Legal Brief – Claiming Bike Damage (US)

If your bicycle is damaged by a negligent driver, here’s how to make a claim against the driver or his or her insurance company for the cost of repairs or a replacement bike.

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If your bicycle is damaged by a negligent driver, you’ll probably want to make a claim against the driver or his or her insurance company for the cost of repairs or a replacement bike. First and foremost, if you are injured, it is a good idea to speak to an attorney before contacting the insurance company. But if you are sure you are not injured, it’s probably fine to handle your claim for property damage yourself.

If the bicycle can be repaired for less than its market value, whatever you pay for repairs is your claim for property damage. If your bicycle is totaled, you are generally entitled to recover the bike’s reasonable market value. The reasonable market value of a bicycle can be established through testimony of an experienced bicycle salesman/ mechanic who has knowledge of local market prices for comparable bicycles.

Take pictures that show the whole bicycle from the drivetrain side. You’ll want to take close-up pictures of any specific areas that are damaged. You should get one or more damage estimates from different bike shops – often there is no charge for this service. Sometimes the shop will point out damage that you didn’t notice initially. Take more photos of additional damage.

Insurance companies use the purchase price as a place to start depreciation calculations to determine the current market value of the bicycle. Having a receipt sometimes makes it harder for a defendant to haggle over the bicycle’s value.

Once you have compiled all the relevant documentation, you’ll need to call the insurance company and open a claim. Find out to whom you should send the materials relevant to your property damage claim. Keep the claim number handy. You should refer to that claim number every time you call the insurance company. Before you have any repairs performed you may want to offer to make the bicycle available for the insurance company to inspect.

Once you have all the relevant documents collected, you should send them to the insurance adjuster. It is reasonable to expect a response within 60 days. If not, you may need to follow up with them. If they flat-out refuse to give you an answer, you may contact the department of insurance for your state to determine if there are grounds to file a complaint for vexatious refusal to acknowledge your claim.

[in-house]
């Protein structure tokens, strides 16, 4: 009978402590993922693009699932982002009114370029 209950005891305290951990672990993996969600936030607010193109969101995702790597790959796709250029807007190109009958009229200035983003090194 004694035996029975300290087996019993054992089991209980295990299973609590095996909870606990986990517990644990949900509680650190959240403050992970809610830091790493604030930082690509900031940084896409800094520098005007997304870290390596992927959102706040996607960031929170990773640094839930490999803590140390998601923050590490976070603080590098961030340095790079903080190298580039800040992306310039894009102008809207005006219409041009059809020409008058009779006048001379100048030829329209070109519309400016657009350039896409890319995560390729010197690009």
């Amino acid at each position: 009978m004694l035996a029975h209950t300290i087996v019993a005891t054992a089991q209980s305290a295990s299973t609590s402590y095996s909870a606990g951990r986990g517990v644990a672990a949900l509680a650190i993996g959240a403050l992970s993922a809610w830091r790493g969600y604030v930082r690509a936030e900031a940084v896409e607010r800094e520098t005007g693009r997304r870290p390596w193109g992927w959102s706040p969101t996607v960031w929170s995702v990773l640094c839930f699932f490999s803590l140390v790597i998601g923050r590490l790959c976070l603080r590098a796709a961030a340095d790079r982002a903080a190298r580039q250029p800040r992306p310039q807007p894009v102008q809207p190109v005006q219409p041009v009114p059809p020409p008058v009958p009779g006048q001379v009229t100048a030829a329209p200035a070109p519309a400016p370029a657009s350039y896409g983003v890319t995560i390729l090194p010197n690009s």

If the insurance company ignores you, tries to lowball you or denies your claim, or if the driver is uninsured and refuses to pay out of pocket, you can file a lawsuit. This is your final trump card. Most jurisdictions have “small claims” courts designed specifically for people with cases that might not warrant hiring a lawyer. Small claims courts are generally more informal and often have relaxed rules surrounding evidence to make it easier for people to seek legal relief without representation by an attorney.


Jim Freeman is a personal injury lawyer in Chicago, IL. His practice concentrates mainly on advocating on behalf of the “vulnerable users” of roadways, such as bicyclists and pedestrians. For further information you can visit Jim’s website at: lawyerjimfreeman.com

1 Comment

  • THM

    I’m curious to hear your thoughts on how to recover damages from cyclists, the damage being either to a car or another bike.

    I was rear-ended by a cyclist who thought drafting me in traffic was a good idea. I was forced to brake hard to avoid an obstacle and the cyclist hit me, doing considerable damage. [Note that I’m purposely omitting the type of vehicle (car/bike) I was operating].

    How would one reasonably recoup damages from the cyclist given that ID and insurance are not requirements for riding a bicycle, especially when the police are unlikely to respond to accidents involving damages under roughly $1k?

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